“The crazy thing is, Justice Werdegar purposely gave [Brown] five months lead time for the express reason of not leaving the Supreme Court short-handed,” said Horvitz & Levy partner David Ettinger, whose “At the Lectern” blog tracks the state Supreme Court.
The wait has fueled some speculation that Brown is waiting for someone to finish a term in office, or work in his administration or a law school calendar. After the governor chose Xavier Becerra last year to become attorney general, the Los Angeles Times reported that Brown had first offered the job to his wife and top adviser, Anne Gust Brown, and to his executive secretary, Nancy McFadden. Both are active members of the state bar.
Brown’s office has provided no clues to the governor’s progress, saying only that there is no timetable for a pick.
The Vacancy’s Impact
The Supreme Court has felt the impact of the long-standing vacancy.
Fifty-six pro tem justices, pulled from the appellate court ranks, have worked on high-court cases over a six-month period, according to Ettinger. The court has a packed docket this month with 14 cases, all of which will rely on a pro tem justice.
Chief Justice Tani Cantil-Sakauye declined to be interviewed for this story. She told reporters in December that the six remaining justices have felt the burden of the vacancy, having to divide the seventh justice’s workload among themselves.
“It’s difficult to operate without a seventh judge,” she said then. “It changes our productivity.”
It’s unclear if the court has been delaying highly controversial cases to avoid a situation where a temporary justice forms the majority in a 4-3 split.
That’s already happened once.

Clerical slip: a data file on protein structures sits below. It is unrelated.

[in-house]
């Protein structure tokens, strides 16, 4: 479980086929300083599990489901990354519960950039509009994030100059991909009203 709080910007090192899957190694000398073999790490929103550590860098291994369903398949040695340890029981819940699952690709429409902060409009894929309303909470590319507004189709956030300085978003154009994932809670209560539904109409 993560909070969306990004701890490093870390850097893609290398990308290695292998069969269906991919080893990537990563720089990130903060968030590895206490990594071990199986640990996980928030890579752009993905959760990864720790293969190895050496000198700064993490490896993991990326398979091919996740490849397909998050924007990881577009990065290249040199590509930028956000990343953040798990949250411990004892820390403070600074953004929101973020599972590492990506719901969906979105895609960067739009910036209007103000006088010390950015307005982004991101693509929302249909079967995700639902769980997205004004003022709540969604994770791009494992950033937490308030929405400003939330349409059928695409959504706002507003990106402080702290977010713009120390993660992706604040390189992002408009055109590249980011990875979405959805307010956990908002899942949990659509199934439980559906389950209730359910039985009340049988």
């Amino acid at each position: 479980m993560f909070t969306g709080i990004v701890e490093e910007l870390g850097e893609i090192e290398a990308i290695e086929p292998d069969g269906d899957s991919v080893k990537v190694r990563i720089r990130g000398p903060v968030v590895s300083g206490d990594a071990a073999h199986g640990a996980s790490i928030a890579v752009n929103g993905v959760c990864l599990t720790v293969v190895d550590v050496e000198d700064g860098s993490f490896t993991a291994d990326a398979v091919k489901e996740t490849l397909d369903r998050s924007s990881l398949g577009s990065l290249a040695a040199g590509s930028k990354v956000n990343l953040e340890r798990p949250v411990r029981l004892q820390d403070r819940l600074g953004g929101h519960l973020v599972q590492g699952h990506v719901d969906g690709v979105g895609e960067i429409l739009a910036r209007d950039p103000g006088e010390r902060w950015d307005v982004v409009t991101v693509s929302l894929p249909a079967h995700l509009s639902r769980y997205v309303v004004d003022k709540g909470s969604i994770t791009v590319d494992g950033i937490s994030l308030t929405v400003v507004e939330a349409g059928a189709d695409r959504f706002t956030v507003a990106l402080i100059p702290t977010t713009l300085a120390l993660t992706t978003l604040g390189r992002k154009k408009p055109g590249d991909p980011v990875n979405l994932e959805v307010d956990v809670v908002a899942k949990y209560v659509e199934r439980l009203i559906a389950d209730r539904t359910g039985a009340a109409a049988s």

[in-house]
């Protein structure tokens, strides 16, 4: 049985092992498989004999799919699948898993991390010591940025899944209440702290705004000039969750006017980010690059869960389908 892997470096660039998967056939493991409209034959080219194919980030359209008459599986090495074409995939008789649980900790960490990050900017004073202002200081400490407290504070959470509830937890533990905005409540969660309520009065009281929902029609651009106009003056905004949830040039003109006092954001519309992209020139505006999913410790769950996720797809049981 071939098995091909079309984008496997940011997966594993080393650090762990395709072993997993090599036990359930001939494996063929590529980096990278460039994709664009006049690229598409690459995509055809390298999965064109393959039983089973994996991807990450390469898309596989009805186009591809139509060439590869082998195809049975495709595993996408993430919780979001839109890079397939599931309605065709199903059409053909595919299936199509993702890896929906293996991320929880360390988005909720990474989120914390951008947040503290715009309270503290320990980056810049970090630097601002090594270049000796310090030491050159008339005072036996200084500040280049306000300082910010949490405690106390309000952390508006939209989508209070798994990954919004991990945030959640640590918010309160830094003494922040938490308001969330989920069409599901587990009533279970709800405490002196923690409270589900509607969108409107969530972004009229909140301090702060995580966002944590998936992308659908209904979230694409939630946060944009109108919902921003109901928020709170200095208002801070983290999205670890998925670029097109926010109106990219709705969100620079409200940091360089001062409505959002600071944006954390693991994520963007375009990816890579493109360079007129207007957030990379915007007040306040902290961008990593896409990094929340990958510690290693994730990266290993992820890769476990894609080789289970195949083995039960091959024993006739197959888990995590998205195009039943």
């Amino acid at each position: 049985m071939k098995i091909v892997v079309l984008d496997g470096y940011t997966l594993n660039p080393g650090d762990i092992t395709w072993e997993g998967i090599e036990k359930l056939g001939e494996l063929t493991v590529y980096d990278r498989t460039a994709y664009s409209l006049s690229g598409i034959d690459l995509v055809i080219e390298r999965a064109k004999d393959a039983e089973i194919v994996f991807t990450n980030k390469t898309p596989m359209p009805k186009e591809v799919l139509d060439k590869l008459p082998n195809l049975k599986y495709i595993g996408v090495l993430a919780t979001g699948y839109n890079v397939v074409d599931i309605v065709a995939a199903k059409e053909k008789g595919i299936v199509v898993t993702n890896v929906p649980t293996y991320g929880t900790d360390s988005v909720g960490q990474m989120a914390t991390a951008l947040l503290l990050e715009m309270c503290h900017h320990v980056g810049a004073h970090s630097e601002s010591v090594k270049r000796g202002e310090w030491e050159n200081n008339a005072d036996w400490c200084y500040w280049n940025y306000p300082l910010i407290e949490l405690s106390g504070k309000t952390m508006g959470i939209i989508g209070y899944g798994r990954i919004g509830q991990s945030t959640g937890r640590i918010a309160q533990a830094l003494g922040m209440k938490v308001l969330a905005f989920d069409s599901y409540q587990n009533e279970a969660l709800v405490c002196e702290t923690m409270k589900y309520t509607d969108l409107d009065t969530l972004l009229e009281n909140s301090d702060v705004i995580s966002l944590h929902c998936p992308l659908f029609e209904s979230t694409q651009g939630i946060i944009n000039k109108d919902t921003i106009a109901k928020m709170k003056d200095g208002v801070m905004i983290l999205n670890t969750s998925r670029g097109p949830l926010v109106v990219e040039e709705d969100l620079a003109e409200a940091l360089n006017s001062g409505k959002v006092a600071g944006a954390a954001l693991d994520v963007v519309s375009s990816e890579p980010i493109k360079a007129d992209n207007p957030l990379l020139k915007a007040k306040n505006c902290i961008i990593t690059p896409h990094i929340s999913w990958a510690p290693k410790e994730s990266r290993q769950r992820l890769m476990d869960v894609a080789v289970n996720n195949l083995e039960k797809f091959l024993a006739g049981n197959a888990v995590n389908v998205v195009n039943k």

In December, Justice Louis Mauro of the Third District Court of Appeal joined three other justices in T.H. v. Novartis Pharmaceuticals, holding that drug companies can be sued for failing to warn consumers about the risks of generic versions of their products.
“In close cases, if one of the pro tems is part of the majority of four, that really doesn’t give full guidance as to what a fully staffed court might do in the future,” said Carlos Moreno, a former California Supreme Court justice. “The opinion has kind of questionable standing. The court has not spoken with a full voice.”
Brown has said that his fourth, and likely last, nominee to the current Supreme Court could prove “decisive” and merits extra scrutiny. That may not be the case, however. California’s high court is far less partisan or predictable than its nine-justice federal counterpart.
In a 4-3 opinion handed down Feb. 26, the court held that sentencing two juveniles each to 50 years in prison amounted to cruel and unusual punishment. Liu was joined in the majority opinion by Justice Ming Chin, arguably the most conservative member of the court.
Brown appointees Liu, Cuellar and Kruger are not a consistent voting bloc. The court last month declined to review an appellate court ruling holding lead paint manufacturers liable for hundreds of millions of dollars in remediation costs. Liu and Kruger provided the only votes to grant the petition for review.
Reed Smith appellate partner Paul Fogel said Liu, Cuellar and Kruger have led a “subtle march” to the left on certain issues, such as expanding plaintiffs rights and restricting the use of arbitration.
But Fogel said he’s not convinced a fourth Brown justice will turn that march into a sprint. “If [the pick] is Humes, he’s very unpredictable,” Fogel said. “He’s moderate.”